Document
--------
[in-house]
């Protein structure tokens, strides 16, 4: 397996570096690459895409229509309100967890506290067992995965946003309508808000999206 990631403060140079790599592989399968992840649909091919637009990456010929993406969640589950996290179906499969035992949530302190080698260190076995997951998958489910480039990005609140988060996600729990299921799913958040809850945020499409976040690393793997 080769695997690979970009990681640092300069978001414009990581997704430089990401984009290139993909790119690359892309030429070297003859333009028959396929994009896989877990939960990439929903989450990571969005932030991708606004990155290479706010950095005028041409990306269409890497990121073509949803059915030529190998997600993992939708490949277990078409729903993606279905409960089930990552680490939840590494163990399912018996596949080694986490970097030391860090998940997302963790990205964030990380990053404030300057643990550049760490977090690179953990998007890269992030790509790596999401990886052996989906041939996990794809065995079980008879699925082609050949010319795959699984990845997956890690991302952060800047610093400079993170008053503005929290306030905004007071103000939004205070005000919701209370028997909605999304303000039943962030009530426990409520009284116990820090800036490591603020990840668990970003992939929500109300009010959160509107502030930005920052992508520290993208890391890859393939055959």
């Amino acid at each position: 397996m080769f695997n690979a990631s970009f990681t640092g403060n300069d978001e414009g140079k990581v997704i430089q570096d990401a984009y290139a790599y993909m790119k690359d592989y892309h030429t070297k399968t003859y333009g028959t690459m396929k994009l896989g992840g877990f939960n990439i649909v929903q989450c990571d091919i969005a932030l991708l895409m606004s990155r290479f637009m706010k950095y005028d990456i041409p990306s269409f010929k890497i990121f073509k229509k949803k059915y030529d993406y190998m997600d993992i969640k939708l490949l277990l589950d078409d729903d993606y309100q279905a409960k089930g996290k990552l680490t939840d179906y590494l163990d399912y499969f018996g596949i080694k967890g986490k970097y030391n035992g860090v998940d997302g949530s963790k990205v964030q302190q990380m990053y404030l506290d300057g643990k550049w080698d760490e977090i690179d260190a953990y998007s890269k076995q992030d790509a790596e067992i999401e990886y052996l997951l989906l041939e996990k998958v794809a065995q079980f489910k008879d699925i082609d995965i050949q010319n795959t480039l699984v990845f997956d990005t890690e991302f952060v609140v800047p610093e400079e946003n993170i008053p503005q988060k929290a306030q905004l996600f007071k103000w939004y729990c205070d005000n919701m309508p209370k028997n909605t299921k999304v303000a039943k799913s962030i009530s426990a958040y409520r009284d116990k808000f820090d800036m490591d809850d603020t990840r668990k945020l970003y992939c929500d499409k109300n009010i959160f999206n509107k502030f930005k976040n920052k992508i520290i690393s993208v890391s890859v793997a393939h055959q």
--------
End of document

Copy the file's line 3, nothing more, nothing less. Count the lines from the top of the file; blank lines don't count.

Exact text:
């Amino acid at each position: 397996m080769f695997n690979a990631s970009f990681t640092g403060n300069d978001e414009g140079k990581v997704i430089q570096d990401a984009y290139a790599y993909m790119k690359d592989y892309h030429t070297k399968t003859y333009g028959t690459m396929k994009l896989g992840g877990f939960n990439i649909v929903q989450c990571d091919i969005a932030l991708l895409m606004s990155r290479f637009m706010k950095y005028d990456i041409p990306s269409f010929k890497i990121f073509k229509k949803k059915y030529d993406y190998m997600d993992i969640k939708l490949l277990l589950d078409d729903d993606y309100q279905a409960k089930g996290k990552l680490t939840d179906y590494l163990d399912y499969f018996g596949i080694k967890g986490k970097y030391n035992g860090v998940d997302g949530s963790k990205v964030q302190q990380m990053y404030l506290d300057g643990k550049w080698d760490e977090i690179d260190a953990y998007s890269k076995q992030d790509a790596e067992i999401e990886y052996l997951l989906l041939e996990k998958v794809a065995q079980f489910k008879d699925i082609d995965i050949q010319n795959t480039l699984v990845f997956d990005t890690e991302f952060v609140v800047p610093e400079e946003n993170i008053p503005q988060k929290a306030q905004l996600f007071k103000w939004y729990c205070d005000n919701m309508p209370k028997n909605t299921k999304v303000a039943k799913s962030i009530s426990a958040y409520r009284d116990k808000f820090d800036m490591d809850d603020t990840r668990k945020l970003y992939c929500d499409k109300n009010i959160f999206n509107k502030f930005k976040n920052k992508i520290i690393s993208v890391s890859v793997a393939h055959q």